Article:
Solutions

Stobb is acutely aware that the food supply chain runs on the efforts of milk haulers like himself, and at the moment his lifestyle allows him to put in the long hours that the job demands. But what about drivers with different circumstances?

“The prospect of not having time off scares a lot of people away. Because it is a seven days a week job, there’s less and less people who want to haul milk,” Stobb said. “The company I work for has been getting calls from other milk plants and cooperatives that would like us to pick up milk for them. It would be nice to take on more milk but you can’t push our drivers to do more than they’re already doing.”

Stobb believes that more drivers would be attracted into the industry if companies were able to offer job flexibility.

“Maybe two guys assigned to one truck working a rotating schedule with every other Friday through Sunday off,” he said. “One thing that’s out of our control and adds up to longer hours for haulers are the longer wait times at the plants. I’ve sat for hours waiting to unload because many of the plants running at capacity and are short-handed themselves.”

He also believes that changes to the CDL licensing may be a barrier to new drivers entering the field.

“Instead of a written test and a simple road test, the Department of Transportation now requires prospective drivers to attend classes at an accredited institution where they accumulate classroom and behind the wheel hours,” he said. “Some of the larger companies offer this in-house, which is something that smaller companies find hard to compete with.”

Aside from the long hours and lack of personal time, the 30-year-old relishes the challenges and rewards of the job.

“You see a lot of cool scenery, beautiful sunrises and plenty of wildlife. I also have the chance to talk to lots of people throughout the day, from farmers to field reps, veterinarians, sales reps, nutritionists on the farm, as well as other milk haulers and personnel at the milk plants,” Stobb says.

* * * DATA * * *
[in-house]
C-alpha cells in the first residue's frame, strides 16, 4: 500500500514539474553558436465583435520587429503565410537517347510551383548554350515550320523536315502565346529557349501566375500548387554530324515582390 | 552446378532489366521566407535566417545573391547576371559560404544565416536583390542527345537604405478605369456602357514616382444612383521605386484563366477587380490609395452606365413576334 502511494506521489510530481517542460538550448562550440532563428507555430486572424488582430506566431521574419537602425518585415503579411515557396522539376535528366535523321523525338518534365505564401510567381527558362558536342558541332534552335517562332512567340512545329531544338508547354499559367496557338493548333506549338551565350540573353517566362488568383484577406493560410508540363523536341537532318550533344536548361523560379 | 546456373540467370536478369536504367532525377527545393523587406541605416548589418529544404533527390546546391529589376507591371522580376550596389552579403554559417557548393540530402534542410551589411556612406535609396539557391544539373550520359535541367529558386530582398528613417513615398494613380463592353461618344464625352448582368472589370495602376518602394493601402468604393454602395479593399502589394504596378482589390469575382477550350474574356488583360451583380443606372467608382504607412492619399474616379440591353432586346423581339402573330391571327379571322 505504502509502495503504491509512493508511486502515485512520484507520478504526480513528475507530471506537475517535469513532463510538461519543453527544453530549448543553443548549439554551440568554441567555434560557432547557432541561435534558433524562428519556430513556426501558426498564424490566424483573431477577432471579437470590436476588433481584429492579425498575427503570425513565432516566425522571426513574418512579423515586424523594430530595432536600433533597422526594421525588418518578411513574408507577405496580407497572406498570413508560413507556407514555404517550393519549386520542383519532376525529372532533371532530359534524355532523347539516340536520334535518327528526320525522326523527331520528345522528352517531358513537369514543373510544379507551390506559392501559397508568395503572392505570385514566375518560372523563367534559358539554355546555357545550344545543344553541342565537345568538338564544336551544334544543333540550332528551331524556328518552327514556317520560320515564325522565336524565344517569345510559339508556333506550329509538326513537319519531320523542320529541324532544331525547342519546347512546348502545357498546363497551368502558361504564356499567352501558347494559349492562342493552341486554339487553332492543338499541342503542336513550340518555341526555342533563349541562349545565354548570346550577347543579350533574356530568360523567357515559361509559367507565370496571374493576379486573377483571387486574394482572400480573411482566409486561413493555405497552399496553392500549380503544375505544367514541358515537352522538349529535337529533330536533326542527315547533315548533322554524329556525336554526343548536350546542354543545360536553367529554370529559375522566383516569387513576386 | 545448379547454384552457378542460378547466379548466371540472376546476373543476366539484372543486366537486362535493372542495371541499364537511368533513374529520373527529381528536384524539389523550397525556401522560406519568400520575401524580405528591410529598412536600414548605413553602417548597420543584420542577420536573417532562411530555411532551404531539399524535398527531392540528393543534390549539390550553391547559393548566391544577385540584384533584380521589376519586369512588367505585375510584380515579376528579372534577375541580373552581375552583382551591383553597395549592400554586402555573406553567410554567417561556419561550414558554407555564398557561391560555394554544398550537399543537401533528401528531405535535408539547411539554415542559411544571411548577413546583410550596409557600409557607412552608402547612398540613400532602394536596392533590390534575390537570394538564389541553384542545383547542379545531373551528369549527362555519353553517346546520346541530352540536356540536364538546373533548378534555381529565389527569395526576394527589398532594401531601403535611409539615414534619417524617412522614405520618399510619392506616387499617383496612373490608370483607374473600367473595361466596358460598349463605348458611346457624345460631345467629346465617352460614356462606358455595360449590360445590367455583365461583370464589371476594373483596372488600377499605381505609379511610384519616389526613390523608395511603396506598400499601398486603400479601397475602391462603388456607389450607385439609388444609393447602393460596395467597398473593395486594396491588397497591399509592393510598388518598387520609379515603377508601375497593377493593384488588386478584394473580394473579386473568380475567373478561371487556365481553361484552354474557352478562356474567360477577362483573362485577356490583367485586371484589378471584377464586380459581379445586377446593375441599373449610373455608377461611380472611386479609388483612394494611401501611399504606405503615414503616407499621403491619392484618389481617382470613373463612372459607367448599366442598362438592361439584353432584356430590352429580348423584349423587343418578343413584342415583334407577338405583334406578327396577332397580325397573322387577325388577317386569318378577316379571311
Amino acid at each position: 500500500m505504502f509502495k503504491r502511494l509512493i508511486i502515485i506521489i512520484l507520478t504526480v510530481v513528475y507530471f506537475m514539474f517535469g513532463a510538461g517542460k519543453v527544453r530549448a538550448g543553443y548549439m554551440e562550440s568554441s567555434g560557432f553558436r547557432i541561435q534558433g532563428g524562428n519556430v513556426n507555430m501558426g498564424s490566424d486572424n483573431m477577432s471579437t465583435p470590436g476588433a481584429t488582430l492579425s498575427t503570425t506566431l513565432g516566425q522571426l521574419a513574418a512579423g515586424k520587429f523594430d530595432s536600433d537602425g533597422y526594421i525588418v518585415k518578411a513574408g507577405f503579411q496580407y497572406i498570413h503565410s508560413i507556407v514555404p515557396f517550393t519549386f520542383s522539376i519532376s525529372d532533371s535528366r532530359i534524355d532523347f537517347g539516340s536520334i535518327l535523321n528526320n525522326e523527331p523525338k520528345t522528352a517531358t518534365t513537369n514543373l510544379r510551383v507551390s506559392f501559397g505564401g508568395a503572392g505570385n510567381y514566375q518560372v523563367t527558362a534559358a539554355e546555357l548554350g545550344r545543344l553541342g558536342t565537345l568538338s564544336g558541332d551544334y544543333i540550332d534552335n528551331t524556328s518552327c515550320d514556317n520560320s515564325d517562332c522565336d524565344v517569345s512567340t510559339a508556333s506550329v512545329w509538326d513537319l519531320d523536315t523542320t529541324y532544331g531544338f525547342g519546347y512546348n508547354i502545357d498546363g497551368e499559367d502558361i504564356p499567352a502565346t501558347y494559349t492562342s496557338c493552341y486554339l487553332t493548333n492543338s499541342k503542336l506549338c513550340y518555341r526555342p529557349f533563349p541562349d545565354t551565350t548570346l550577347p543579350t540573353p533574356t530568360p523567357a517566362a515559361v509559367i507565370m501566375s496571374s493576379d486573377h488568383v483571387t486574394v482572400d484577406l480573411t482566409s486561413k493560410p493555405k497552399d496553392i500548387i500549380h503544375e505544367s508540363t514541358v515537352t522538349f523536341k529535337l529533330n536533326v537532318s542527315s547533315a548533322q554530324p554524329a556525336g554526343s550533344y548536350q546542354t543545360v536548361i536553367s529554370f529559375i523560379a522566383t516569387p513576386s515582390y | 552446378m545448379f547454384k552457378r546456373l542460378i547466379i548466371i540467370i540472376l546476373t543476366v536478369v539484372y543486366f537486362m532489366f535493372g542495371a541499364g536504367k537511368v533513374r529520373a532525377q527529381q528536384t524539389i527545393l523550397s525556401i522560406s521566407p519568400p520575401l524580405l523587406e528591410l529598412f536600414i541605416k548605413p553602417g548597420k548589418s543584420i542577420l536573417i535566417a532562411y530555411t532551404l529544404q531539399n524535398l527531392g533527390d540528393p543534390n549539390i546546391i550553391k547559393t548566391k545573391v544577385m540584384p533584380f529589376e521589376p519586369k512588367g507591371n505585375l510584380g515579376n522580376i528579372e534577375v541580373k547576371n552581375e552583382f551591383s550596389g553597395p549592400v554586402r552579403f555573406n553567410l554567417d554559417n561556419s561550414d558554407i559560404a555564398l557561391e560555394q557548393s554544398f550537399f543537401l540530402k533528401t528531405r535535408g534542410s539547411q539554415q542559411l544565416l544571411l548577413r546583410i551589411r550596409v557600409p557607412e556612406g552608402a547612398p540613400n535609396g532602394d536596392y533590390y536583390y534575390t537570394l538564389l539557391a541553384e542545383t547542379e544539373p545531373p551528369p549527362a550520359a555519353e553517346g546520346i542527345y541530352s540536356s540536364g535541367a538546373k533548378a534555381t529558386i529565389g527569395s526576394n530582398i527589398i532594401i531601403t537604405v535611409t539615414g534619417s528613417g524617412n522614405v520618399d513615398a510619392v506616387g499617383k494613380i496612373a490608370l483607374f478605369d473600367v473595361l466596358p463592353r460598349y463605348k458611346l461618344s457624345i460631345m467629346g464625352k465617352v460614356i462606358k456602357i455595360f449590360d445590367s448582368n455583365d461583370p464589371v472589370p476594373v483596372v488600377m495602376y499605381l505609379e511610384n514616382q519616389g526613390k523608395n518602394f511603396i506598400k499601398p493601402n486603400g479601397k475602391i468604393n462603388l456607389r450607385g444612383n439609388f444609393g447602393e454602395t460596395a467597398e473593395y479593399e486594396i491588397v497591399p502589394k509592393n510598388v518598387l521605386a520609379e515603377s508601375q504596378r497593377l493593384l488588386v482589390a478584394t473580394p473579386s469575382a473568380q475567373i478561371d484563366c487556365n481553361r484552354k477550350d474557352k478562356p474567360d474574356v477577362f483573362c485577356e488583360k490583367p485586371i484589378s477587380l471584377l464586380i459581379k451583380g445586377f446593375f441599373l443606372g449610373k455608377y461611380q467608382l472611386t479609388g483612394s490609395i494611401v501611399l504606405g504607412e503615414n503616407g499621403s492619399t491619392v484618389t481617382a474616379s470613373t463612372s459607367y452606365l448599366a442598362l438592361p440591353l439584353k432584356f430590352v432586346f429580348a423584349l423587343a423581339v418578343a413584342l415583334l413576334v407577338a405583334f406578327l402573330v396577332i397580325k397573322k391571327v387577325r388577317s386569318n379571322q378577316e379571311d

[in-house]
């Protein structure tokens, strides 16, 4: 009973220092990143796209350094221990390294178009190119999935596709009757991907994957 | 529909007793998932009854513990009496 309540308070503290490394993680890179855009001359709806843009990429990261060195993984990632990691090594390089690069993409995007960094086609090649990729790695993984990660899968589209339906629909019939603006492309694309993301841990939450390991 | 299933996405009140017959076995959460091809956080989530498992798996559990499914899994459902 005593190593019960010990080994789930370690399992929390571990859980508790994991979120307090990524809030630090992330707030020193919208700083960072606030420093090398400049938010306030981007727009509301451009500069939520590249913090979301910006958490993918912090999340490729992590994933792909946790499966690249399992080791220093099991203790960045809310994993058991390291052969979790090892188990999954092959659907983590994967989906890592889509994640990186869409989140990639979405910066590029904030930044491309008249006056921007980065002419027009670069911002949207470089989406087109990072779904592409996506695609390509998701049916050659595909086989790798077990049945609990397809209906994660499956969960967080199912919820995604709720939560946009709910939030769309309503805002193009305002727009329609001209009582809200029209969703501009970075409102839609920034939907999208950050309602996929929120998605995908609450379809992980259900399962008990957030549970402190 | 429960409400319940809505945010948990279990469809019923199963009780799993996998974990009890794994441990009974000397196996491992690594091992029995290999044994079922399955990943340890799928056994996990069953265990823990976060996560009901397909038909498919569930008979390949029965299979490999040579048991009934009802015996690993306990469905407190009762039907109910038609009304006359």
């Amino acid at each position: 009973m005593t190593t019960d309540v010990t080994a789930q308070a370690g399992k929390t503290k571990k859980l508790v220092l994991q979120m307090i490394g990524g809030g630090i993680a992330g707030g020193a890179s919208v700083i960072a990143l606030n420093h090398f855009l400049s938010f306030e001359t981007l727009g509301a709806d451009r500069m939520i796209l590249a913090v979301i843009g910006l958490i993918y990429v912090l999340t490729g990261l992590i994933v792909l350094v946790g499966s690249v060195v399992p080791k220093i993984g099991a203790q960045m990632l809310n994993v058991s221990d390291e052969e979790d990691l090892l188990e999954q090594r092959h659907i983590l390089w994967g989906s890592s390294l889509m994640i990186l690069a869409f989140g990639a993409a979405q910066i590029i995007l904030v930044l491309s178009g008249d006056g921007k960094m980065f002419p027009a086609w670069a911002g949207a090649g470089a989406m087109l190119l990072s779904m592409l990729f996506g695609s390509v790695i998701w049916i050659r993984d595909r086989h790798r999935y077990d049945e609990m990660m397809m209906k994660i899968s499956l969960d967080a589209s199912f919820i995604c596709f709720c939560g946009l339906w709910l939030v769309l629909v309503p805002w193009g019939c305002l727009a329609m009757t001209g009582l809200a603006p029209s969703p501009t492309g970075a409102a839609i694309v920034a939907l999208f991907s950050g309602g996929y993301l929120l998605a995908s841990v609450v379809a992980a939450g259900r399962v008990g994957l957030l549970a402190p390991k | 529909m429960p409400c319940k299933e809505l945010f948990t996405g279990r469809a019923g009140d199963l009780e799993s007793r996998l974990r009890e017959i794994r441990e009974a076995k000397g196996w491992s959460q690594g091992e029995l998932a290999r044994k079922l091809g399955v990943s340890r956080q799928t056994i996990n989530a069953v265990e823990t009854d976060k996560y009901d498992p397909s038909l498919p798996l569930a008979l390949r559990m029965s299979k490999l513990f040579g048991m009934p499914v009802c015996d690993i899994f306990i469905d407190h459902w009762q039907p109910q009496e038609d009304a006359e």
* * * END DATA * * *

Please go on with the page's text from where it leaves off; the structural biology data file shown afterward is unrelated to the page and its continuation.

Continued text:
He also enjoys the challenges that Mother Nature throws his way.

“We’re out there on the road when no one else is ‒ not even the mailman ventures out,” Stobb laughed. “But at the end of these kinds of days you can say you did something that no one else did.”

Farmgate partnerships

While his days are full, Stobb says he enjoys the rapport that he has developed with farm families on his route. One of the larger dairies that he visits every other day is the Van Ruiswijk family farm in Fond du Lac County. The farm is currently run by family patriarch Earl Van Ruiswijk and his two sons. Today the farm is just one of four dairy farms remaining in the town of Lamartine.

As Stobb checks the level of milk in the bulk tank and draws samples, Van Ruiswijk wanders in the milk house to chat. Despite the rollercoaster ride farmers have endured over the past seven years, he says his family is optimistic for the future and has invested in the operation in hopes of making it sustainable for future generations.

“You have to have a love for farming or you wouldn’t stay in it,” Van Ruiswijk says.

“Kind of like hauling milk,” Stobb adds with a smile.

Stobb says that the milk hauler and dairy farmer share a special kinship and dedication to the industry.

“A lot of these people that I work with every day are almost like family to me since I see them more than I do my own family,” he said.

The quality rating of domestic dairy products has remained above 99 percent for six consecutive years, experts said at a webinar.